What happens if nobody gets 270 electoral votes?

Mary Whitfill

As vote counting continued into the early hours of Wednesday morning, one question came to the forefront of Americans' minds: What happens if neither candidate rakes in the needed 270 electoral college votes?

As of 9 a.m. Wednesday, seven states remained uncalled in the 2020 presidential election and neither candidate was within spitting distance of the necessary 270 electoral votes it takes to win a presidential election.

Trump, who won Texas and Florida, had 213 electoral votes. Biden, who took California and Arizona, had 238. Maine, Pennsylvania, Michigan, Wisconsin, North Carolina, Georgia, Nevada and Alaska remains up in the air.

The close race begs the question: Can there be a tie between President Donald Trump and Democrat Joe Biden?

The simple answer is yes.

It's unlikely, but here's what would happen if Trump and Biden each received 269 electoral votes.

The presidential election is left up to members of the House of Representatives in the event of a tie or any results where no one wins 270 electoral votes. The choice for the vice president is left up to the Senate.

The president isn’t technically chosen on Election Day. Members of the Electoral College gather in their states on the first Monday after the second Wednesday in December following the election to officially elect the president. The electors will meet on Dec. 14 this year.

If the votes go to the House, states will vote as units. What that means: All of the House members from one state come together and vote, like their own mini state. Each delegation gets one vote.

Trump or Biden would need to win the backing of 26 state delegations to win the presidency.

While Democrats continue to hold a majority in the House overall, when broken down by state delegation, Republicans control a majority of the state delegations. It’s unclear whether that will change following the Nov. 3 election results. That means it could be good news for Trump if the race goes to the House.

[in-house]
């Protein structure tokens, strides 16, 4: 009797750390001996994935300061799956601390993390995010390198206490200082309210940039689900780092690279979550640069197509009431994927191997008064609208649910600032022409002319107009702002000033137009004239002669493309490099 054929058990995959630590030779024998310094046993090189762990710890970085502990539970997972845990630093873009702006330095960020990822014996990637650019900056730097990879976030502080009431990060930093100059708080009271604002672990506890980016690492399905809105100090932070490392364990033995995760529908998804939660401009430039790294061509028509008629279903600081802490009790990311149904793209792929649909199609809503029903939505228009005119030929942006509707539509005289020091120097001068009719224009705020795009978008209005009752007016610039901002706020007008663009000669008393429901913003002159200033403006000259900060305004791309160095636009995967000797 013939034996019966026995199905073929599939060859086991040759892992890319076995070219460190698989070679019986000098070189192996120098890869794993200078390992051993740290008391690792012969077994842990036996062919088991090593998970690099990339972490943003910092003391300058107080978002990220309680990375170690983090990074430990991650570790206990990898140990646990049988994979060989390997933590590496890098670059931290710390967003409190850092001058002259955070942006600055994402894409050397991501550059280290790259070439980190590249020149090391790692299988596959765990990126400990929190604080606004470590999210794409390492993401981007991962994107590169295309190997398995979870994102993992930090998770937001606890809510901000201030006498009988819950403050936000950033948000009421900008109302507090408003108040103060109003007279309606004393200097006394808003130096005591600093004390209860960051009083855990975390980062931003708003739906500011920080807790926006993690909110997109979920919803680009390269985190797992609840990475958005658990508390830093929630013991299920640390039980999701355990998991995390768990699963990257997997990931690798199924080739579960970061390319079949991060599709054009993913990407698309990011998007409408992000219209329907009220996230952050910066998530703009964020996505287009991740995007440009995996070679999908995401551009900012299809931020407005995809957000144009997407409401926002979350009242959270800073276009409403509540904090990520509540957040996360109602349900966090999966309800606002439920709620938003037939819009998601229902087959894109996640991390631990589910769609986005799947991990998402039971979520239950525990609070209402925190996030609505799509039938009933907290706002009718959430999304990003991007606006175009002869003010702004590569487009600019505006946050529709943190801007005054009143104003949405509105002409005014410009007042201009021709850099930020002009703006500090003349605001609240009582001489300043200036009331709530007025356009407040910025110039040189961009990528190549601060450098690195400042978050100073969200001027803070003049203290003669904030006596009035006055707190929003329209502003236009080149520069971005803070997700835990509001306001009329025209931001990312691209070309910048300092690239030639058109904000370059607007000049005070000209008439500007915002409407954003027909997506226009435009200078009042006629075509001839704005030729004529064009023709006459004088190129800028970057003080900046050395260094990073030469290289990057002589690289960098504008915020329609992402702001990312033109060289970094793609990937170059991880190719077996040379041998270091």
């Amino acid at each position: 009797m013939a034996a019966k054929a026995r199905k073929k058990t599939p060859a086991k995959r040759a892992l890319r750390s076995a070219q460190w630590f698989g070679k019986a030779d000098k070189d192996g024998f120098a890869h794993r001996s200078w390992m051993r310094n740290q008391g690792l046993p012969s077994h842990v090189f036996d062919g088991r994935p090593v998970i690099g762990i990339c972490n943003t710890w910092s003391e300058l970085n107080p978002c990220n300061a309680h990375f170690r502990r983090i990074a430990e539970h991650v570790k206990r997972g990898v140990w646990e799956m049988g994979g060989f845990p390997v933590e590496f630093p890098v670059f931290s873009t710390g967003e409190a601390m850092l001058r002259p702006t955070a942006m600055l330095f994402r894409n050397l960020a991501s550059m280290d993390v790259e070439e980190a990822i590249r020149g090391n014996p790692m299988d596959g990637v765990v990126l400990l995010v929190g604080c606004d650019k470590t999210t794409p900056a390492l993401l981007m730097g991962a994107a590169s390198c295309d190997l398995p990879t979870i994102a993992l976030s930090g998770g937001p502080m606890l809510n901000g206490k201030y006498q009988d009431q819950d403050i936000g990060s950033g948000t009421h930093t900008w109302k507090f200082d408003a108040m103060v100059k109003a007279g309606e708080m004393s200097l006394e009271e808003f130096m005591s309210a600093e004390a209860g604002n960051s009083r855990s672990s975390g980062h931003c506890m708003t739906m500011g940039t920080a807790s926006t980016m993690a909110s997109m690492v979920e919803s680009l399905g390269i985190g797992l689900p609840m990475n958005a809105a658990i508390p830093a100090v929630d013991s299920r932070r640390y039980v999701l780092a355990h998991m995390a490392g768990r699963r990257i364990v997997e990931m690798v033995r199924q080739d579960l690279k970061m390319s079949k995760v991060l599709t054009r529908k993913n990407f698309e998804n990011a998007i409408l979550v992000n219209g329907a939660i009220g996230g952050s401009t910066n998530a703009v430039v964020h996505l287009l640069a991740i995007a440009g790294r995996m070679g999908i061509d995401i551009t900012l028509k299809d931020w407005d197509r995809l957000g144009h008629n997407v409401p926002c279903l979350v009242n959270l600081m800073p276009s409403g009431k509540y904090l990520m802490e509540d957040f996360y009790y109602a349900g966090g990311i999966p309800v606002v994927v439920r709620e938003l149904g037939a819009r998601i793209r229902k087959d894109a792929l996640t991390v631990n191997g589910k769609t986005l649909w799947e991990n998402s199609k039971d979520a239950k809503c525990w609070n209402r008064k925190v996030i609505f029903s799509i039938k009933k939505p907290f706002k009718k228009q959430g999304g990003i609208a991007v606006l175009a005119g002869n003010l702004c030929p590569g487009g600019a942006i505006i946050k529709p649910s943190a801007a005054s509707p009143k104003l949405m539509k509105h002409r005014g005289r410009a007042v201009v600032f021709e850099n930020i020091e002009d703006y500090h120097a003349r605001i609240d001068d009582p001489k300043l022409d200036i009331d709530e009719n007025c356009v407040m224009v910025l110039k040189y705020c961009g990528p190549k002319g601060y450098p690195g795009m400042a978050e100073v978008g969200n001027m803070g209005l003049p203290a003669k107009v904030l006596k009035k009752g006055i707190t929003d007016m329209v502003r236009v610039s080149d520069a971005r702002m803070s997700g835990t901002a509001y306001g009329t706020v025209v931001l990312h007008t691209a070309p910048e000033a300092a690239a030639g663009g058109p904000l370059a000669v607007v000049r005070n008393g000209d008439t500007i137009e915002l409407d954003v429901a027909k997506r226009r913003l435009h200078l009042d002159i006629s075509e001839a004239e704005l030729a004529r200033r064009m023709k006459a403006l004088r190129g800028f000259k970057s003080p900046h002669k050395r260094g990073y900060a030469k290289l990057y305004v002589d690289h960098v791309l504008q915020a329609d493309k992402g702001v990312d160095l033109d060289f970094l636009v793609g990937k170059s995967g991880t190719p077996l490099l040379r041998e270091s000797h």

In the Senate, members vote individually for the next vice president. If Republicans continue to hold the majority following the Nov. 3 election results, Vice President Mike Pence will likely be re-elected to his role.

Members of the newly elected Congress would be the ones to vote for the president and vice president.

If this scenario happens, it will be the latest turn in a highly unusual and a very competitive election cycle, one that is often labeled as the “most important election” of our lifetime.

The last time there was a tie in the Electoral College was in 1800. Thomas Jefferson defeated John Adams by earning 73 electoral votes in the presidential election to Adams' 65.

When presidential electors cast their votes, however, they failed to distinguish between the office of president and vice president on their ballots, giving both Jefferson and his running mate Aaron Burr 73 votes each. Ultimately, the sitting Congress voted to decide the president. 

Jefferson was inaugurated in 1801, and the 12th Amendment to the Constitution was ratified three years later. The amendment provides that electors “name in their ballots the person voted for as President, and in distinct ballots the person voted for as Vice-President.”

Information from USA Today, The Patriot Ledger's parent company, was used in this report.